I am pretty tired of the old "Art vs Craft" debate. After lots of churning it around in my brain, and listening to how others work the issue out, I came to a definition that works for me.
Art is the idea, craft is how it is made. There, done. Years have gone by without giving the question another thought.
Then along came an article in the June/July 2014 issue of American Craft by Bruce Metcalf. He opens his article with this statement : "Craftsmenship often doesn't matter in the contemporary art world. It should"
Major flashbacks to my grad school days when I was chasing after an MFA. Beauty and craft were rather discouraged, even in my field of fiber. I was often told my work should be more raw. More visceral. The focus was on concept - which is OK, but as Metcalf points out; "The art world has scrupulously avoided stressing the necessity of clear ideas. Critics give artists a pass. Bad ideas are everywhere." I would go so far as to say that unclear ideas were encouraged. A concept too easily discerned was seen as not interesting enough.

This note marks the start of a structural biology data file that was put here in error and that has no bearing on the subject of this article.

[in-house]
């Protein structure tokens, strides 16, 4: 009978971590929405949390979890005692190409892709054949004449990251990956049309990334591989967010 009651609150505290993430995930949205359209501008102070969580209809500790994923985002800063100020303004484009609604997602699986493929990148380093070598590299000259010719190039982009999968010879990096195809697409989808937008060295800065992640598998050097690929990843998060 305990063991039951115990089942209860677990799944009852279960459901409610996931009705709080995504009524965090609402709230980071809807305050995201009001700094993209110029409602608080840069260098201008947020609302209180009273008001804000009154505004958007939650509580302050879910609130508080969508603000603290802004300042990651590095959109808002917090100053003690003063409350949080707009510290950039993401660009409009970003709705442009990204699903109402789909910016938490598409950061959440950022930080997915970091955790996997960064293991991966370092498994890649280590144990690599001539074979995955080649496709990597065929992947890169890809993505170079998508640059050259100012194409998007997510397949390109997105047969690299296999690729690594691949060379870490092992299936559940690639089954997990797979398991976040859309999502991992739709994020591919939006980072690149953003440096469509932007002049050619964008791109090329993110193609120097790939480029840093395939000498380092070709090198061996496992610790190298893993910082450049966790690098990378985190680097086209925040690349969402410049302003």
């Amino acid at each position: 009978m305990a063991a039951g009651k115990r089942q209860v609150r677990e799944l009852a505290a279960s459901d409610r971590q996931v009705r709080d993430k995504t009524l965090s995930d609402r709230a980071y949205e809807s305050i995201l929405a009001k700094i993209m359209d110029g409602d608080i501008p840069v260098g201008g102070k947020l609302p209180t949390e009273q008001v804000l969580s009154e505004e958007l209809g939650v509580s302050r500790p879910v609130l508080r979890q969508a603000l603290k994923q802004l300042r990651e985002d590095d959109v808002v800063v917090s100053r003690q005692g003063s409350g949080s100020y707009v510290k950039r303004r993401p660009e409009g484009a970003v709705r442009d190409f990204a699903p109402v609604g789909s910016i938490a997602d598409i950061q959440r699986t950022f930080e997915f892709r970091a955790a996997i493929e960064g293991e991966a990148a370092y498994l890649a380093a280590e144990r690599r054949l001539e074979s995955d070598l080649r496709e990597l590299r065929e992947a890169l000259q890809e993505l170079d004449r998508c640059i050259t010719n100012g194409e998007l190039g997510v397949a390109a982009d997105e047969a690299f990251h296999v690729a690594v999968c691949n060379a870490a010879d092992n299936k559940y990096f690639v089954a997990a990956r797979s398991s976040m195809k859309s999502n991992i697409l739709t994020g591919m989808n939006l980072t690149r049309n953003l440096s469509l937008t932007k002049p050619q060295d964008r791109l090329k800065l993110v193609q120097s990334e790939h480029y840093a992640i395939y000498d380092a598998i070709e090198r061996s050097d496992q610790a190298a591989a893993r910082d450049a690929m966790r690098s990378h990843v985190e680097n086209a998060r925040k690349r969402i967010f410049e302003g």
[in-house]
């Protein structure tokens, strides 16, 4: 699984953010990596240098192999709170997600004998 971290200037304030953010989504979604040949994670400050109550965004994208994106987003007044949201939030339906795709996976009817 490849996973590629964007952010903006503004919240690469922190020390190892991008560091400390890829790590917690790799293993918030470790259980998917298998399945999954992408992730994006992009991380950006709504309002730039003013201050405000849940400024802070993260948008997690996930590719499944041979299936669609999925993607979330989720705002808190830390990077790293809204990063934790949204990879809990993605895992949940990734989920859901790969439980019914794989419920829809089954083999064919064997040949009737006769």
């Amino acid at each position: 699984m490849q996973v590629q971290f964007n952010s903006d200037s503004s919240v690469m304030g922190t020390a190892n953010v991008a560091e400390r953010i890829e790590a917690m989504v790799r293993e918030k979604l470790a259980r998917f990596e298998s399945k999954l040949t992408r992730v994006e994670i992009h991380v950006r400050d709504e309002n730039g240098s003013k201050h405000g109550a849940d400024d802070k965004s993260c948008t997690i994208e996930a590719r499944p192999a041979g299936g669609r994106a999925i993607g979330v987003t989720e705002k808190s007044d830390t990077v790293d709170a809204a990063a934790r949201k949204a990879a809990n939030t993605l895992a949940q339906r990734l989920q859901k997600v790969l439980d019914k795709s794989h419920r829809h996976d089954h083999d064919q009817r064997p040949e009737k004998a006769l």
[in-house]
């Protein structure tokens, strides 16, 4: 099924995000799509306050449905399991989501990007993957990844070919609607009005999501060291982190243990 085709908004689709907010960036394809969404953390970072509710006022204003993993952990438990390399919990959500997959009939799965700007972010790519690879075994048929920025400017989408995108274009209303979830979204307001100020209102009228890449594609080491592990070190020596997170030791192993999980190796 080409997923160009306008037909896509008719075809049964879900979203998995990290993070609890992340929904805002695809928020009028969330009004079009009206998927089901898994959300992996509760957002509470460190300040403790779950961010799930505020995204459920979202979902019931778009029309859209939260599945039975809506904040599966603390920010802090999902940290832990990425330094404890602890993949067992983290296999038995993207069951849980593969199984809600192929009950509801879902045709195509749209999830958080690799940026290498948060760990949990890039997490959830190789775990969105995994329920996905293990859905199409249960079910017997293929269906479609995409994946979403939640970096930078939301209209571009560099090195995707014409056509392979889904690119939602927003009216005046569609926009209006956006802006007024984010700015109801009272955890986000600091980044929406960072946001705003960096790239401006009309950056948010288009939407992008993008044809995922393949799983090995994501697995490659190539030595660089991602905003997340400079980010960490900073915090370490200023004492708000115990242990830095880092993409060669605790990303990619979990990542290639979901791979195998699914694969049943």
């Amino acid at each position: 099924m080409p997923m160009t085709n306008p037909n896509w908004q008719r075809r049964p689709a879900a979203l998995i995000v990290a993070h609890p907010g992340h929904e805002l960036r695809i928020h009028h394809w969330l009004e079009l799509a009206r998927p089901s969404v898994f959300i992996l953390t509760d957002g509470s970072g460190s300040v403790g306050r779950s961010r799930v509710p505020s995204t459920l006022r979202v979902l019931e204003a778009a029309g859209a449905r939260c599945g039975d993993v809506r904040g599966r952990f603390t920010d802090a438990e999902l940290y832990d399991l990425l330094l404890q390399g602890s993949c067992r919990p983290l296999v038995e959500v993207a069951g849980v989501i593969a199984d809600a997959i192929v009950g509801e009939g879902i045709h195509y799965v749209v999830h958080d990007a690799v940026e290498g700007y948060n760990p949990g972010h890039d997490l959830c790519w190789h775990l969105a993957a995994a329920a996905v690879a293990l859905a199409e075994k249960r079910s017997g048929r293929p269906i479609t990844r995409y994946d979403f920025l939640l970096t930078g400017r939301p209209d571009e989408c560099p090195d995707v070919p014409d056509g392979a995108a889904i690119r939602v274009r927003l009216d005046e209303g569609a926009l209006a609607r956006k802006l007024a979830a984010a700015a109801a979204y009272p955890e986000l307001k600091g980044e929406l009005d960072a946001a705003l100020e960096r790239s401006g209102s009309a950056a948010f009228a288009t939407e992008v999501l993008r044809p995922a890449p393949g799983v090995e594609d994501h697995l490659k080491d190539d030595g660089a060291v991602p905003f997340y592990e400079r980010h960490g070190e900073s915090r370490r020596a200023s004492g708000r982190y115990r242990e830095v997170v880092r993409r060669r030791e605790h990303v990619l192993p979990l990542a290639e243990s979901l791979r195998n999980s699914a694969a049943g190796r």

While I find his four points of what makes good art thought provoking, I am working in exact opposition to that on my current series of tapestries.
His last of the 4 points; " The last component is exercising control over composition". Nope, I am not doing that. Not right now.
I will keep this article to read again, and probably again. It makes me think about art/craft a little bit differently. I see value in the way I am working now, because it is what I need to do. Art making is ultimately about the maker. The deal I made at the beginning of this commitment was that I cared about the making as an exercise, and I would relinquish control over the outcome.
Here is the latest progress.